January 6 inquiry shines a light on Donald Trump and the state of US democracy

January 6 inquiry shines a light on Donald Trump and the state of US democracy

After all the publicity around the attacks on the US Capitol on January 6, 2021, some will wonder why the US House of Representatives is now holding an inquiry into Donald Trump’s role in those events.

It is true that the inquiry, which has already held three public hearings, is not breaking completely new ground. Indeed, most of the facts were exposed, albeit in less depth, at the impeachment proceedings against Trump later that January during his final days in office.

Donald Trump addresses the Faith and Freedom Coalition’s Road to Majority event in Nashville, Tennessee, last week. Credit:AP

In particular, it has long been known that Trump spread misinformation about his loss in the November 2020 elections; pressured the Justice Department and the then vice president, Mike Pence, to refuse to certify the results; heavied state election officials to falsify the vote counts; summoned a mob to the Capitol; and refused to call for calm while it threatened the lives of the members of Congress.

The inquiry is revisiting all these events partly because Democrats want to make the political point in the lead-up to the midterm congressional elections that voters should not forget the Republican Party’s complicity in Trump’s appalling behaviour.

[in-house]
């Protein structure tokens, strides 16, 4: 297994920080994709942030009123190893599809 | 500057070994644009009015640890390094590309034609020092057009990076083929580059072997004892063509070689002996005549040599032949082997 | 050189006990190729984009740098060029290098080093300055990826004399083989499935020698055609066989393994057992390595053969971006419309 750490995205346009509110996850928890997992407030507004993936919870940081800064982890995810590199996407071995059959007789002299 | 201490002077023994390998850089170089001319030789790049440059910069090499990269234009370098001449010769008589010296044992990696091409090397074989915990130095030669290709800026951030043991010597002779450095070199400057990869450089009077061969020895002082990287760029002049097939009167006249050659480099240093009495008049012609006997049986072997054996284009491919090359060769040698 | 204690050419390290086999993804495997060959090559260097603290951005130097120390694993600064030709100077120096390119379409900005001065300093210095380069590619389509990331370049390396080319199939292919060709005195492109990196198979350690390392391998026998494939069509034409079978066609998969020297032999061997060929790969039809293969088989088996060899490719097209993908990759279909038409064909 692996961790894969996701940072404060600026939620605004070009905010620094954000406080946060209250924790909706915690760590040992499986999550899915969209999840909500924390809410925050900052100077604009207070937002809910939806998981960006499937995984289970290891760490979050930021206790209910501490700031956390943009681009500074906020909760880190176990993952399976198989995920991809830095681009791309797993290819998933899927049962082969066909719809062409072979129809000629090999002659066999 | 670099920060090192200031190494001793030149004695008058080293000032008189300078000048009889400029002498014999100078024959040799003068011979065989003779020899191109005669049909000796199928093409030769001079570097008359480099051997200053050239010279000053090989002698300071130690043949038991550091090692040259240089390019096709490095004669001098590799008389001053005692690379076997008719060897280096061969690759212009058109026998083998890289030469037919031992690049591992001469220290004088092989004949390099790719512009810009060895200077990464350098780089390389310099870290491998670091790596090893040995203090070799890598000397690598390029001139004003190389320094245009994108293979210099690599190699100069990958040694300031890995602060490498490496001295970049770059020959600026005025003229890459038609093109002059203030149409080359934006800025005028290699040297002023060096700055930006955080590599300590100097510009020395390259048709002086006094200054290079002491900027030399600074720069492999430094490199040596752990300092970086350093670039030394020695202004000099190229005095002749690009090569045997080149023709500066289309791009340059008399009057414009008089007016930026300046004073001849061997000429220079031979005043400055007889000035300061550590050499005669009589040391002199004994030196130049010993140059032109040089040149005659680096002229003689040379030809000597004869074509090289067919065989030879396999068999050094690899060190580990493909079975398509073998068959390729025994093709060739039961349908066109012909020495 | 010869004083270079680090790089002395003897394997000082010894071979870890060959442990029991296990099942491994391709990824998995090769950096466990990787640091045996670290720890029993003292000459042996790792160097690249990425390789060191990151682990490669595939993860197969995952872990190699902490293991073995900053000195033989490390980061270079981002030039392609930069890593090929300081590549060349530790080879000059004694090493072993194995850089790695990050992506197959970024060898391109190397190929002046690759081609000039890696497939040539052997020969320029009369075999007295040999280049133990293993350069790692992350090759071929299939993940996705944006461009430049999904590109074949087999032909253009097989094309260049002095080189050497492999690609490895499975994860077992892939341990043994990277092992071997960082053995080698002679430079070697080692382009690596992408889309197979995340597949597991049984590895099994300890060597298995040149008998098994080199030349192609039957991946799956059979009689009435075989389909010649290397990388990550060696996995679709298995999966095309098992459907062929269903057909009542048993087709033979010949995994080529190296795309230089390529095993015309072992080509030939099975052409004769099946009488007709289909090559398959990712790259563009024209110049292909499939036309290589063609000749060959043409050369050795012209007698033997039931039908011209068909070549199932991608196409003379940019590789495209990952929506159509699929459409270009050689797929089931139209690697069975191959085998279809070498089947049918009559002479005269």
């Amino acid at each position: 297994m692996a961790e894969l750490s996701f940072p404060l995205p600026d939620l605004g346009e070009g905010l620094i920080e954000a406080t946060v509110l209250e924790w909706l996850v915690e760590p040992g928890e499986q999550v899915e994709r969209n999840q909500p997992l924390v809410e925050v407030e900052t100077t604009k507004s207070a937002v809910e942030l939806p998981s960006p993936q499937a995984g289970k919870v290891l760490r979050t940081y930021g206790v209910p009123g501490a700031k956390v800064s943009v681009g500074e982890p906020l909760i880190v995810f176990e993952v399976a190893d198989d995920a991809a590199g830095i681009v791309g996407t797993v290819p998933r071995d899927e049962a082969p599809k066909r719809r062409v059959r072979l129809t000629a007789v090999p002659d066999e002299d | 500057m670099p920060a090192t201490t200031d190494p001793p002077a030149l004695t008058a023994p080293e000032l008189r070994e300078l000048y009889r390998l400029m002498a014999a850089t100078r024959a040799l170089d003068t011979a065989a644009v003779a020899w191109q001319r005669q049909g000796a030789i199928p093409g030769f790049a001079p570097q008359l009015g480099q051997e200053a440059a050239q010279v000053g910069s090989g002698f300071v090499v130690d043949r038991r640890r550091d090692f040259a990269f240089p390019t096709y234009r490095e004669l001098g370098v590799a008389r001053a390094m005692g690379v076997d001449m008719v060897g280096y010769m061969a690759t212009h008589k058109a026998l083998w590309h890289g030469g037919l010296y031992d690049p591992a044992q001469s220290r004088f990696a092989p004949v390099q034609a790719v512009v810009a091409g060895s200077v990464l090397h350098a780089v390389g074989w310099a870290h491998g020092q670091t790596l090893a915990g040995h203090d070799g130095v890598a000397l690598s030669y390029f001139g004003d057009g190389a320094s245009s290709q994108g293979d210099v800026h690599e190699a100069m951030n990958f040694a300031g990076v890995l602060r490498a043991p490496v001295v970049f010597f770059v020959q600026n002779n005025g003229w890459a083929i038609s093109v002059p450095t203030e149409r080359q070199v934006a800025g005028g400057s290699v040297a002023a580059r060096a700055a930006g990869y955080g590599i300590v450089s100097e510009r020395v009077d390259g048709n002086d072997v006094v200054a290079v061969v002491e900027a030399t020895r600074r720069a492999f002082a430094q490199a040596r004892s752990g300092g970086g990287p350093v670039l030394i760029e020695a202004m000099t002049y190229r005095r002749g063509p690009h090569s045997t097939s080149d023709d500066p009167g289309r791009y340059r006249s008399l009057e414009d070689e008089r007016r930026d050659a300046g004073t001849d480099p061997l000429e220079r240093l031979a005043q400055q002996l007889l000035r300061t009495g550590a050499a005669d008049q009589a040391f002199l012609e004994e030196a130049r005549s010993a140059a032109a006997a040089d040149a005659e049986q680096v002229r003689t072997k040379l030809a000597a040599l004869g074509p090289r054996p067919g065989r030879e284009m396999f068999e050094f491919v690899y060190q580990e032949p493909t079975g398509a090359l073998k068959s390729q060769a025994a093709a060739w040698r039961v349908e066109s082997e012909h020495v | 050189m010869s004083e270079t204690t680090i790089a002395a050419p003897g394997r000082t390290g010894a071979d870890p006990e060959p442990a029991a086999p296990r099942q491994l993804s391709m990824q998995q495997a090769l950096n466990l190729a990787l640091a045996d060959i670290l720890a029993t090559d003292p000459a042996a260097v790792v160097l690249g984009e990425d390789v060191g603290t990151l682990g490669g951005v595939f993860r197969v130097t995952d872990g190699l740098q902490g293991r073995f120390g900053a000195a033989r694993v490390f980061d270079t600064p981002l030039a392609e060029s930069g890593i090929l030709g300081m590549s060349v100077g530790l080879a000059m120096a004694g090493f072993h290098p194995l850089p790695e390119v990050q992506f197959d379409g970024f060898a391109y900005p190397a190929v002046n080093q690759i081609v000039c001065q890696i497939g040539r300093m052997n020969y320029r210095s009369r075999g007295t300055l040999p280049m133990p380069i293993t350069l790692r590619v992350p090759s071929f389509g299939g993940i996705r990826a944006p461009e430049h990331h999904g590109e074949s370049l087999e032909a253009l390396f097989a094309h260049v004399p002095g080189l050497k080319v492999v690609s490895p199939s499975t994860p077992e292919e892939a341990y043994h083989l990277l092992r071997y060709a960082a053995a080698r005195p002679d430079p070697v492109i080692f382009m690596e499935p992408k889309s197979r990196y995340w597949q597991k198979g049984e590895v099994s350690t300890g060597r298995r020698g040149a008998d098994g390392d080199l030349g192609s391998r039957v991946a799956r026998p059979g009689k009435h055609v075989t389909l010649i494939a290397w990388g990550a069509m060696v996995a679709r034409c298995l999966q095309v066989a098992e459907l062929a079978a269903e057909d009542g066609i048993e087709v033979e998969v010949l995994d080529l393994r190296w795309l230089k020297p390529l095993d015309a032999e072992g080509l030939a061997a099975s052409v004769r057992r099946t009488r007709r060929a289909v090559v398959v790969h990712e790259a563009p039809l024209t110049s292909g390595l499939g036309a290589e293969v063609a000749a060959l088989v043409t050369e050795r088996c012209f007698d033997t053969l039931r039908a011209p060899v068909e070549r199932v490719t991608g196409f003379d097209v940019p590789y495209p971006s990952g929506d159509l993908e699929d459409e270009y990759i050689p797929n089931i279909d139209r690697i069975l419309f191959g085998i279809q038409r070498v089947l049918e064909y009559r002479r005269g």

But the inquiry also has the more specific goal of assembling enough to convince federal prosecutors to lay criminal charges against the former president evidence.

This is a real possibility. The legal case against Trump was buttressed in March by a judgment in a case where one of Trump’s lawyers refused to hand over a stack of emails to the inquiry on the grounds they were protected by lawyer-client privilege. The judge in the case ordered the lawyer to hand over the emails because he said Trump and the lawyer had “more likely than not” broken federal laws.

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The testimony at the inquiry to date has provided even more evidence. To prove any charges, it will be necessary to show criminal intent, which means going inside Trump’s mind and proving he actually knew he had lost the election. The evidence at the hearings lends weight to the idea that Trump knew exactly what he was doing.

If the case stacks up, Trump should suffer the full force of the law for any crimes. About 800 protesters he incited to ransack the Capitol have already been charged. In fact, Trump’s behavior is, if anything, more reprehensible because it lasted months – and continues today – and he acted for the selfish reason of retaining power.

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